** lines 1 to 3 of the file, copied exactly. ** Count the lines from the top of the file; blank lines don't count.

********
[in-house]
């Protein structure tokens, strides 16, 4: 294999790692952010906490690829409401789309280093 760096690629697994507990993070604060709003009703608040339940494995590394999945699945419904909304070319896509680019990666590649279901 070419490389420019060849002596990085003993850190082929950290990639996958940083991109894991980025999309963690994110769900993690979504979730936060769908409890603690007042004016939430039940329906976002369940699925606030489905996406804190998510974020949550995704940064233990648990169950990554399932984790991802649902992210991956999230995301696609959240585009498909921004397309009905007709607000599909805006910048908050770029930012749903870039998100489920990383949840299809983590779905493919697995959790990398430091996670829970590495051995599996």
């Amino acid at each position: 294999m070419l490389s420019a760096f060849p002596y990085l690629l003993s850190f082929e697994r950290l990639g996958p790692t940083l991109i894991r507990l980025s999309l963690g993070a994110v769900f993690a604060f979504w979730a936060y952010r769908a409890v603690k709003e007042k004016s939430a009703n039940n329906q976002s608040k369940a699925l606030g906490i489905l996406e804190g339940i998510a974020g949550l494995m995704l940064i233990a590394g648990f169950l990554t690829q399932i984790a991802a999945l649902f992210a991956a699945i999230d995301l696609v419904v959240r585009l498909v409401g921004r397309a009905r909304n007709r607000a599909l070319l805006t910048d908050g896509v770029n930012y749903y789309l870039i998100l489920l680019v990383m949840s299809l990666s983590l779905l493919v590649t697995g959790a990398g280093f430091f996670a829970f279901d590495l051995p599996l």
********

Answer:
[in-house]
């Protein structure tokens, strides 16, 4: 294999790692952010906490690829409401789309280093 760096690629697994507990993070604060709003009703608040339940494995590394999945699945419904909304070319896509680019990666590649279901 070419490389420019060849002596990085003993850190082929950290990639996958940083991109894991980025999309963690994110769900993690979504979730936060769908409890603690007042004016939430039940329906976002369940699925606030489905996406804190998510974020949550995704940064233990648990169950990554399932984790991802649902992210991956999230995301696609959240585009498909921004397309009905007709607000599909805006910048908050770029930012749903870039998100489920990383949840299809983590779905493919697995959790990398430091996670829970590495051995599996």
């Amino acid at each position: 294999m070419l490389s420019a760096f060849p002596y990085l690629l003993s850190f082929e697994r950290l990639g996958p790692t940083l991109i894991r507990l980025s999309l963690g993070a994110v769900f993690a604060f979504w979730a936060y952010r769908a409890v603690k709003e007042k004016s939430a009703n039940n329906q976002s608040k369940a699925l606030g906490i489905l996406e804190g339940i998510a974020g949550l494995m995704l940064i233990a590394g648990f169950l990554t690829q399932i984790a991802a999945l649902f992210a991956a699945i999230d995301l696609v419904v959240r585009l498909v409401g921004r397309a009905r909304n007709r607000a599909l070319l805006t910048d908050g896509v770029n930012y749903y789309l870039i998100l489920l680019v990383m949840s299809l990666s983590l779905l493919v590649t697995g959790a990398g280093f430091f996670a829970f279901d590495l051995p599996l």